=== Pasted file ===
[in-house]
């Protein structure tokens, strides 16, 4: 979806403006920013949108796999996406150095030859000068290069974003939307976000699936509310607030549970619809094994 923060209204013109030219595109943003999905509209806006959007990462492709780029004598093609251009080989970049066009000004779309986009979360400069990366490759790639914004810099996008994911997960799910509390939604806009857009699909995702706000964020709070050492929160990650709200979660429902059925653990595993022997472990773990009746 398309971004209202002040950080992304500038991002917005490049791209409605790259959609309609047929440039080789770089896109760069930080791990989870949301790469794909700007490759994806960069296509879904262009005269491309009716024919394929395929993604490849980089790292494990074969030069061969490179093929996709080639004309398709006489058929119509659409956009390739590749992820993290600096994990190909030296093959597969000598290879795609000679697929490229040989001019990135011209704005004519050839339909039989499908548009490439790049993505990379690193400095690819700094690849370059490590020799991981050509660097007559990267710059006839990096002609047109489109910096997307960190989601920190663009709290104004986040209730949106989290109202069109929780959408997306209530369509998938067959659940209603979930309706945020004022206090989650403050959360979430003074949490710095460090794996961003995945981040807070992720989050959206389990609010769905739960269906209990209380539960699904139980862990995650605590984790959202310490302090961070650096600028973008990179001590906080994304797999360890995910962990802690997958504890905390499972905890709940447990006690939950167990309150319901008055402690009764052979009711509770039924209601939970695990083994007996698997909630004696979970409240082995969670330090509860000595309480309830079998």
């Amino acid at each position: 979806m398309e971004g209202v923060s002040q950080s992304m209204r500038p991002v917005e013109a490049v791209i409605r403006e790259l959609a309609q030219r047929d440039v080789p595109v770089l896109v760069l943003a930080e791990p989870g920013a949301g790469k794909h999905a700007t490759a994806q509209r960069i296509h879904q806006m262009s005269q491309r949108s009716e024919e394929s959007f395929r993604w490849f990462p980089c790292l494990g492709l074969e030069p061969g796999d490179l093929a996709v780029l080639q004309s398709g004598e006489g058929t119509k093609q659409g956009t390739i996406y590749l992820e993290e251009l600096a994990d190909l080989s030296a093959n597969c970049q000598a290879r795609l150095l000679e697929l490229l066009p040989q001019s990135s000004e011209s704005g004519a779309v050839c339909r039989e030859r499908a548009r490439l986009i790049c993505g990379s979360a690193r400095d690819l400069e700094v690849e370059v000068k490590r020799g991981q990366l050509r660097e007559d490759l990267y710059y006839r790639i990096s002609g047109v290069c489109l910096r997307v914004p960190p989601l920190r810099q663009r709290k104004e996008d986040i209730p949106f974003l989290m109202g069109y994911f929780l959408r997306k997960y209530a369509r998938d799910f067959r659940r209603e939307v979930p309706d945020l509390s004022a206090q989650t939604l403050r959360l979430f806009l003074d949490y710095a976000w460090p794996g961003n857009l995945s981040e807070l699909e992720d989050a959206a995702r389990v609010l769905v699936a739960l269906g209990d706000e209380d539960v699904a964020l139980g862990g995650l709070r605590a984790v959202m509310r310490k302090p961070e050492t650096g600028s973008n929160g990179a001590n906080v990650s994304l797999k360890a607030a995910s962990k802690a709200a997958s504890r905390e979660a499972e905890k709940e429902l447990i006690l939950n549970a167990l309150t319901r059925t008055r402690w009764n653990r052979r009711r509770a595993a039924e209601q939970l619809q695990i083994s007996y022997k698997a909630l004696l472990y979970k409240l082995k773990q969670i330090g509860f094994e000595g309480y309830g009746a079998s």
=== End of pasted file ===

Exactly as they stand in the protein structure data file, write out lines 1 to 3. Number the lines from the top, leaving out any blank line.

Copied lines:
[in-house]
């Protein structure tokens, strides 16, 4: 979806403006920013949108796999996406150095030859000068290069974003939307976000699936509310607030549970619809094994 923060209204013109030219595109943003999905509209806006959007990462492709780029004598093609251009080989970049066009000004779309986009979360400069990366490759790639914004810099996008994911997960799910509390939604806009857009699909995702706000964020709070050492929160990650709200979660429902059925653990595993022997472990773990009746 398309971004209202002040950080992304500038991002917005490049791209409605790259959609309609047929440039080789770089896109760069930080791990989870949301790469794909700007490759994806960069296509879904262009005269491309009716024919394929395929993604490849980089790292494990074969030069061969490179093929996709080639004309398709006489058929119509659409956009390739590749992820993290600096994990190909030296093959597969000598290879795609000679697929490229040989001019990135011209704005004519050839339909039989499908548009490439790049993505990379690193400095690819700094690849370059490590020799991981050509660097007559990267710059006839990096002609047109489109910096997307960190989601920190663009709290104004986040209730949106989290109202069109929780959408997306209530369509998938067959659940209603979930309706945020004022206090989650403050959360979430003074949490710095460090794996961003995945981040807070992720989050959206389990609010769905739960269906209990209380539960699904139980862990995650605590984790959202310490302090961070650096600028973008990179001590906080994304797999360890995910962990802690997958504890905390499972905890709940447990006690939950167990309150319901008055402690009764052979009711509770039924209601939970695990083994007996698997909630004696979970409240082995969670330090509860000595309480309830079998």
């Amino acid at each position: 979806m398309e971004g209202v923060s002040q950080s992304m209204r500038p991002v917005e013109a490049v791209i409605r403006e790259l959609a309609q030219r047929d440039v080789p595109v770089l896109v760069l943003a930080e791990p989870g920013a949301g790469k794909h999905a700007t490759a994806q509209r960069i296509h879904q806006m262009s005269q491309r949108s009716e024919e394929s959007f395929r993604w490849f990462p980089c790292l494990g492709l074969e030069p061969g796999d490179l093929a996709v780029l080639q004309s398709g004598e006489g058929t119509k093609q659409g956009t390739i996406y590749l992820e993290e251009l600096a994990d190909l080989s030296a093959n597969c970049q000598a290879r795609l150095l000679e697929l490229l066009p040989q001019s990135s000004e011209s704005g004519a779309v050839c339909r039989e030859r499908a548009r490439l986009i790049c993505g990379s979360a690193r400095d690819l400069e700094v690849e370059v000068k490590r020799g991981q990366l050509r660097e007559d490759l990267y710059y006839r790639i990096s002609g047109v290069c489109l910096r997307v914004p960190p989601l920190r810099q663009r709290k104004e996008d986040i209730p949106f974003l989290m109202g069109y994911f929780l959408r997306k997960y209530a369509r998938d799910f067959r659940r209603e939307v979930p309706d945020l509390s004022a206090q989650t939604l403050r959360l979430f806009l003074d949490y710095a976000w460090p794996g961003n857009l995945s981040e807070l699909e992720d989050a959206a995702r389990v609010l769905v699936a739960l269906g209990d706000e209380d539960v699904a964020l139980g862990g995650l709070r605590a984790v959202m509310r310490k302090p961070e050492t650096g600028s973008n929160g990179a001590n906080v990650s994304l797999k360890a607030a995910s962990k802690a709200a997958s504890r905390e979660a499972e905890k709940e429902l447990i006690l939950n549970a167990l309150t319901r059925t008055r402690w009764n653990r052979r009711r509770a595993a039924e209601q939970l619809q695990i083994s007996y022997k698997a909630l004696l472990y979970k409240l082995k773990q969670i330090g509860f094994e000595g309480y309830g009746a079998s």